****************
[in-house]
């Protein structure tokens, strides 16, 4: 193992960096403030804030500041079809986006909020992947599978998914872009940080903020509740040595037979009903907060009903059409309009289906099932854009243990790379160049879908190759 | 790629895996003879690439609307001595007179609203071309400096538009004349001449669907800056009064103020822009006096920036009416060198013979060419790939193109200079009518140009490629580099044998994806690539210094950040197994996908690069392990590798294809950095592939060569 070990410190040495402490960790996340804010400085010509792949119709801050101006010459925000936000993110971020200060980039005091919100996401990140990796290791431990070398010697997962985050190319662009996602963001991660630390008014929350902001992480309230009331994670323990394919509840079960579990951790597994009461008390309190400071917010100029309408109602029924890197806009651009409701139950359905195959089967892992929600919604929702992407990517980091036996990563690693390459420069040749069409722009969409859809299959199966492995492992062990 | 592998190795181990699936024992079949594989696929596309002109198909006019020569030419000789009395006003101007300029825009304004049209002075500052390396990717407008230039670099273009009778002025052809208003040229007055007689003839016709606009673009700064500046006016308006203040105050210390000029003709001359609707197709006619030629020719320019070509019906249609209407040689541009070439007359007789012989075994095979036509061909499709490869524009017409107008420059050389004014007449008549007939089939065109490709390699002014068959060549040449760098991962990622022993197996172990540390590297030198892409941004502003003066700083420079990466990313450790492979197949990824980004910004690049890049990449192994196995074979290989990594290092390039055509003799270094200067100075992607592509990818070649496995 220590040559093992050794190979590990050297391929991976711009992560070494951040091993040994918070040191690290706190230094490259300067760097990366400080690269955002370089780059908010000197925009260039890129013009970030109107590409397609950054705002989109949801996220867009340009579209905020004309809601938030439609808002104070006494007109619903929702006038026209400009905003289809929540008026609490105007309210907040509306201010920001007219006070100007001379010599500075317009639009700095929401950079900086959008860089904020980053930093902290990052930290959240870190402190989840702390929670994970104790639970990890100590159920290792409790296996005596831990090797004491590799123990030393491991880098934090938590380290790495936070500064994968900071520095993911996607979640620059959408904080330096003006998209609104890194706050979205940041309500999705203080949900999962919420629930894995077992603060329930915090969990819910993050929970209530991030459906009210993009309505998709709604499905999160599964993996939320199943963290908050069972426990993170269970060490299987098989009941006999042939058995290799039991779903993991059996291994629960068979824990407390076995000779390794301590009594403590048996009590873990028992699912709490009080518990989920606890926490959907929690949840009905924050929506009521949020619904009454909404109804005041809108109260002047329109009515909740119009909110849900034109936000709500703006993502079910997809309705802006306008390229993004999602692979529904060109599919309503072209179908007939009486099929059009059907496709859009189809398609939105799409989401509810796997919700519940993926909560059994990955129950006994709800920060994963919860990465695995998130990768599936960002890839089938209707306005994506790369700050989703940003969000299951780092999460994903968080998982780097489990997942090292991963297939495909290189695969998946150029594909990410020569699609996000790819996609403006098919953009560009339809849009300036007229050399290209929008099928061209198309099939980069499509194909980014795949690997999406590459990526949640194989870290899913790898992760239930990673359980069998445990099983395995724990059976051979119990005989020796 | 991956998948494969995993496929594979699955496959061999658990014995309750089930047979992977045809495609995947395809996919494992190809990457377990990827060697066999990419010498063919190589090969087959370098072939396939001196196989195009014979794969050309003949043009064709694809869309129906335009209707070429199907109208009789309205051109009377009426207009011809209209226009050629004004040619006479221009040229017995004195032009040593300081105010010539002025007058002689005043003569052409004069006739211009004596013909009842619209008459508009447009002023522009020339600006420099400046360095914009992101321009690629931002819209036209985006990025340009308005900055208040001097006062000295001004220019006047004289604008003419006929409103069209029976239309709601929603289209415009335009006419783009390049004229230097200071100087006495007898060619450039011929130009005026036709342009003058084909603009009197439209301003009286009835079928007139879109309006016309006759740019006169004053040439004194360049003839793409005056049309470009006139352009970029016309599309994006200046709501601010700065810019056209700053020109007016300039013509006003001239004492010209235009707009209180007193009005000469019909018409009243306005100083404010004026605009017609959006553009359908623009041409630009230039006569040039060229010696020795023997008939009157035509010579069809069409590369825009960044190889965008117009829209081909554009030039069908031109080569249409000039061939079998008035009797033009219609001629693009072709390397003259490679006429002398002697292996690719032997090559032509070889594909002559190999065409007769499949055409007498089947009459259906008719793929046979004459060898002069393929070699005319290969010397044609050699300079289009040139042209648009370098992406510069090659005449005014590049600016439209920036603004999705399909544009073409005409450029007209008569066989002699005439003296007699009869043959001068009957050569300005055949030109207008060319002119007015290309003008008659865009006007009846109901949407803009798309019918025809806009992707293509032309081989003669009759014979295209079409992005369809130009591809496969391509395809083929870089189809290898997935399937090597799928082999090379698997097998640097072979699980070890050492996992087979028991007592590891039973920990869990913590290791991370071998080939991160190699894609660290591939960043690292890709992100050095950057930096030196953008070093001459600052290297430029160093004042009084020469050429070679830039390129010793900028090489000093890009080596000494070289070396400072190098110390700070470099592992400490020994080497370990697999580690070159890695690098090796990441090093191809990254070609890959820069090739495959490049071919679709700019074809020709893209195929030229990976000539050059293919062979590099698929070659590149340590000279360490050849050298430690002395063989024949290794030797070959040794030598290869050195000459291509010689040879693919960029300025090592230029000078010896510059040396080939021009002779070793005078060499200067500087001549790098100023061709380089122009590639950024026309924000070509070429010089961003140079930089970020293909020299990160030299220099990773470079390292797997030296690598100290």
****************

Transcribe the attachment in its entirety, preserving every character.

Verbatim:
[in-house]
């Protein structure tokens, strides 16, 4: 193992960096403030804030500041079809986006909020992947599978998914872009940080903020509740040595037979009903907060009903059409309009289906099932854009243990790379160049879908190759 | 790629895996003879690439609307001595007179609203071309400096538009004349001449669907800056009064103020822009006096920036009416060198013979060419790939193109200079009518140009490629580099044998994806690539210094950040197994996908690069392990590798294809950095592939060569 070990410190040495402490960790996340804010400085010509792949119709801050101006010459925000936000993110971020200060980039005091919100996401990140990796290791431990070398010697997962985050190319662009996602963001991660630390008014929350902001992480309230009331994670323990394919509840079960579990951790597994009461008390309190400071917010100029309408109602029924890197806009651009409701139950359905195959089967892992929600919604929702992407990517980091036996990563690693390459420069040749069409722009969409859809299959199966492995492992062990 | 592998190795181990699936024992079949594989696929596309002109198909006019020569030419000789009395006003101007300029825009304004049209002075500052390396990717407008230039670099273009009778002025052809208003040229007055007689003839016709606009673009700064500046006016308006203040105050210390000029003709001359609707197709006619030629020719320019070509019906249609209407040689541009070439007359007789012989075994095979036509061909499709490869524009017409107008420059050389004014007449008549007939089939065109490709390699002014068959060549040449760098991962990622022993197996172990540390590297030198892409941004502003003066700083420079990466990313450790492979197949990824980004910004690049890049990449192994196995074979290989990594290092390039055509003799270094200067100075992607592509990818070649496995 220590040559093992050794190979590990050297391929991976711009992560070494951040091993040994918070040191690290706190230094490259300067760097990366400080690269955002370089780059908010000197925009260039890129013009970030109107590409397609950054705002989109949801996220867009340009579209905020004309809601938030439609808002104070006494007109619903929702006038026209400009905003289809929540008026609490105007309210907040509306201010920001007219006070100007001379010599500075317009639009700095929401950079900086959008860089904020980053930093902290990052930290959240870190402190989840702390929670994970104790639970990890100590159920290792409790296996005596831990090797004491590799123990030393491991880098934090938590380290790495936070500064994968900071520095993911996607979640620059959408904080330096003006998209609104890194706050979205940041309500999705203080949900999962919420629930894995077992603060329930915090969990819910993050929970209530991030459906009210993009309505998709709604499905999160599964993996939320199943963290908050069972426990993170269970060490299987098989009941006999042939058995290799039991779903993991059996291994629960068979824990407390076995000779390794301590009594403590048996009590873990028992699912709490009080518990989920606890926490959907929690949840009905924050929506009521949020619904009454909404109804005041809108109260002047329109009515909740119009909110849900034109936000709500703006993502079910997809309705802006306008390229993004999602692979529904060109599919309503072209179908007939009486099929059009059907496709859009189809398609939105799409989401509810796997919700519940993926909560059994990955129950006994709800920060994963919860990465695995998130990768599936960002890839089938209707306005994506790369700050989703940003969000299951780092999460994903968080998982780097489990997942090292991963297939495909290189695969998946150029594909990410020569699609996000790819996609403006098919953009560009339809849009300036007229050399290209929008099928061209198309099939980069499509194909980014795949690997999406590459990526949640194989870290899913790898992760239930990673359980069998445990099983395995724990059976051979119990005989020796 | 991956998948494969995993496929594979699955496959061999658990014995309750089930047979992977045809495609995947395809996919494992190809990457377990990827060697066999990419010498063919190589090969087959370098072939396939001196196989195009014979794969050309003949043009064709694809869309129906335009209707070429199907109208009789309205051109009377009426207009011809209209226009050629004004040619006479221009040229017995004195032009040593300081105010010539002025007058002689005043003569052409004069006739211009004596013909009842619209008459508009447009002023522009020339600006420099400046360095914009992101321009690629931002819209036209985006990025340009308005900055208040001097006062000295001004220019006047004289604008003419006929409103069209029976239309709601929603289209415009335009006419783009390049004229230097200071100087006495007898060619450039011929130009005026036709342009003058084909603009009197439209301003009286009835079928007139879109309006016309006759740019006169004053040439004194360049003839793409005056049309470009006139352009970029016309599309994006200046709501601010700065810019056209700053020109007016300039013509006003001239004492010209235009707009209180007193009005000469019909018409009243306005100083404010004026605009017609959006553009359908623009041409630009230039006569040039060229010696020795023997008939009157035509010579069809069409590369825009960044190889965008117009829209081909554009030039069908031109080569249409000039061939079998008035009797033009219609001629693009072709390397003259490679006429002398002697292996690719032997090559032509070889594909002559190999065409007769499949055409007498089947009459259906008719793929046979004459060898002069393929070699005319290969010397044609050699300079289009040139042209648009370098992406510069090659005449005014590049600016439209920036603004999705399909544009073409005409450029007209008569066989002699005439003296007699009869043959001068009957050569300005055949030109207008060319002119007015290309003008008659865009006007009846109901949407803009798309019918025809806009992707293509032309081989003669009759014979295209079409992005369809130009591809496969391509395809083929870089189809290898997935399937090597799928082999090379698997097998640097072979699980070890050492996992087979028991007592590891039973920990869990913590290791991370071998080939991160190699894609660290591939960043690292890709992100050095950057930096030196953008070093001459600052290297430029160093004042009084020469050429070679830039390129010793900028090489000093890009080596000494070289070396400072190098110390700070470099592992400490020994080497370990697999580690070159890695690098090796990441090093191809990254070609890959820069090739495959490049071919679709700019074809020709893209195929030229990976000539050059293919062979590099698929070659590149340590000279360490050849050298430690002395063989024949290794030797070959040794030598290869050195000459291509010689040879693919960029300025090592230029000078010896510059040396080939021009002779070793005078060499200067500087001549790098100023061709380089122009590639950024026309924000070509070429010089961003140079930089970020293909020299990160030299220099990773470079390292797997030296690598100290």